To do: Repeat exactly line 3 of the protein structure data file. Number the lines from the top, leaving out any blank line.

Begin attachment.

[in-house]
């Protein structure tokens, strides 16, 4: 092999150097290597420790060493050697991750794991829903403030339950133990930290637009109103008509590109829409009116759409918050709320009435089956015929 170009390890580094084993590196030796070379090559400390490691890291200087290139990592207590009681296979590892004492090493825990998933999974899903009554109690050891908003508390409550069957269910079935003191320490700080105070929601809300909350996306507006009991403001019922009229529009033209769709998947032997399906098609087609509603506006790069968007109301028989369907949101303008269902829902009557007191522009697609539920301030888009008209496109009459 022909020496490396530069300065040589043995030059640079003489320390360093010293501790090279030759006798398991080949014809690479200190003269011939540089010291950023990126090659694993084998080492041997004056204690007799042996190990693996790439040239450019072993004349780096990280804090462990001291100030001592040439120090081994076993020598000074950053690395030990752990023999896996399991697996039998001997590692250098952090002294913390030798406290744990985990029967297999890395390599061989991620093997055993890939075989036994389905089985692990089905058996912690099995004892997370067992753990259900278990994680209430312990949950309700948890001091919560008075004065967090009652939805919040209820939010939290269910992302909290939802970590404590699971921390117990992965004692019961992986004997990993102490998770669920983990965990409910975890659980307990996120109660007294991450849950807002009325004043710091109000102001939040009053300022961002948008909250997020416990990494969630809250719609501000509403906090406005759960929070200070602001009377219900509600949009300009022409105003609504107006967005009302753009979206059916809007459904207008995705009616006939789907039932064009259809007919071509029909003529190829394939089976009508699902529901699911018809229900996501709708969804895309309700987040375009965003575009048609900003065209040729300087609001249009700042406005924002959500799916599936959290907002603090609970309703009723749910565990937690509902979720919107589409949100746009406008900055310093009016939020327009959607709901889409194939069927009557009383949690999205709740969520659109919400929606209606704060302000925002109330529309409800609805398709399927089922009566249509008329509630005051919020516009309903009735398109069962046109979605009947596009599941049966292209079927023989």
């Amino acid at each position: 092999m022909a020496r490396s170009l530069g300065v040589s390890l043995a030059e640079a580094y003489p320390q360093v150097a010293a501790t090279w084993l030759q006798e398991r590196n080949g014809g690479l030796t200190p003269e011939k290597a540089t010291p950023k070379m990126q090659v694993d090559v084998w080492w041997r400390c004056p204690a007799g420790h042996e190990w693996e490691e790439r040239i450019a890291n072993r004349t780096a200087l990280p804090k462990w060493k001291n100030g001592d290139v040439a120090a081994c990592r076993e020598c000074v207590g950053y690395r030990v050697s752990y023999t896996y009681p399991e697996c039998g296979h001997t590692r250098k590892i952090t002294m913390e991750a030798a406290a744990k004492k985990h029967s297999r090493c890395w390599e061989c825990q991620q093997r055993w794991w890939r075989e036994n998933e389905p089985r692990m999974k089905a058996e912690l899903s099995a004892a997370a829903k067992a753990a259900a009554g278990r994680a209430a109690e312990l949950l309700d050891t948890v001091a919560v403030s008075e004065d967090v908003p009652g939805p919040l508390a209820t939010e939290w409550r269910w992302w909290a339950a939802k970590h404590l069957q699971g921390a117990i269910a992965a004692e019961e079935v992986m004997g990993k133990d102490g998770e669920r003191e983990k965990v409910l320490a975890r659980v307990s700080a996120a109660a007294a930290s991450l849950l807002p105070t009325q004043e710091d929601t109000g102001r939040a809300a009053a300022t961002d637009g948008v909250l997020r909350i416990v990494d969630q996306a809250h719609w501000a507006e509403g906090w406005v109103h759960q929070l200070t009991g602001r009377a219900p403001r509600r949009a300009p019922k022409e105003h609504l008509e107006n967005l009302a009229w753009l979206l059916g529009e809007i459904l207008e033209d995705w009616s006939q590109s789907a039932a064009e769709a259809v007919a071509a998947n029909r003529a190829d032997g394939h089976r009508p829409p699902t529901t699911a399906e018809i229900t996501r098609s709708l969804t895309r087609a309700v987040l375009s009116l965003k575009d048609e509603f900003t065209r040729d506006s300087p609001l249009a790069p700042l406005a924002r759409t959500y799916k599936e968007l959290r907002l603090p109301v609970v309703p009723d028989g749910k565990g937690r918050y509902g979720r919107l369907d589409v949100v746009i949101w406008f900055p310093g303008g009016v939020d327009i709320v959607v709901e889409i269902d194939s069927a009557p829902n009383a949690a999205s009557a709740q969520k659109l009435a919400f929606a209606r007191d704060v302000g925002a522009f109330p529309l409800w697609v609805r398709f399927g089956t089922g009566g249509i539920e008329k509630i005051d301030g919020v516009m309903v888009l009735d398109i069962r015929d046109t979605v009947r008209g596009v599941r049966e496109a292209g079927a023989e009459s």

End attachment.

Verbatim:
């Amino acid at each position: 092999m022909a020496r490396s170009l530069g300065v040589s390890l043995a030059e640079a580094y003489p320390q360093v150097a010293a501790t090279w084993l030759q006798e398991r590196n080949g014809g690479l030796t200190p003269e011939k290597a540089t010291p950023k070379m990126q090659v694993d090559v084998w080492w041997r400390c004056p204690a007799g420790h042996e190990w693996e490691e790439r040239i450019a890291n072993r004349t780096a200087l990280p804090k462990w060493k001291n100030g001592d290139v040439a120090a081994c990592r076993e020598c000074v207590g950053y690395r030990v050697s752990y023999t896996y009681p399991e697996c039998g296979h001997t590692r250098k590892i952090t002294m913390e991750a030798a406290a744990k004492k985990h029967s297999r090493c890395w390599e061989c825990q991620q093997r055993w794991w890939r075989e036994n998933e389905p089985r692990m999974k089905a058996e912690l899903s099995a004892a997370a829903k067992a753990a259900a009554g278990r994680a209430a109690e312990l949950l309700d050891t948890v001091a919560v403030s008075e004065d967090v908003p009652g939805p919040l508390a209820t939010e939290w409550r269910w992302w909290a339950a939802k970590h404590l069957q699971g921390a117990i269910a992965a004692e019961e079935v992986m004997g990993k133990d102490g998770e669920r003191e983990k965990v409910l320490a975890r659980v307990s700080a996120a109660a007294a930290s991450l849950l807002p105070t009325q004043e710091d929601t109000g102001r939040a809300a009053a300022t961002d637009g948008v909250l997020r909350i416990v990494d969630q996306a809250h719609w501000a507006e509403g906090w406005v109103h759960q929070l200070t009991g602001r009377a219900p403001r509600r949009a300009p019922k022409e105003h609504l008509e107006n967005l009302a009229w753009l979206l059916g529009e809007i459904l207008e033209d995705w009616s006939q590109s789907a039932a064009e769709a259809v007919a071509a998947n029909r003529a190829d032997g394939h089976r009508p829409p699902t529901t699911a399906e018809i229900t996501r098609s709708l969804t895309r087609a309700v987040l375009s009116l965003k575009d048609e509603f900003t065209r040729d506006s300087p609001l249009a790069p700042l406005a924002r759409t959500y799916k599936e968007l959290r907002l603090p109301v609970v309703p009723d028989g749910k565990g937690r918050y509902g979720r919107l369907d589409v949100v746009i949101w406008f900055p310093g303008g009016v939020d327009i709320v959607v709901e889409i269902d194939s069927a009557p829902n009383a949690a999205s009557a709740q969520k659109l009435a919400f929606a209606r007191d704060v302000g925002a522009f109330p529309l409800w697609v609805r398709f399927g089956t089922g009566g249509i539920e008329k509630i005051d301030g919020v516009m309903v888009l009735d398109i069962r015929d046109t979605v009947r008209g596009v599941r049966e496109a292209g079927a023989e009459s």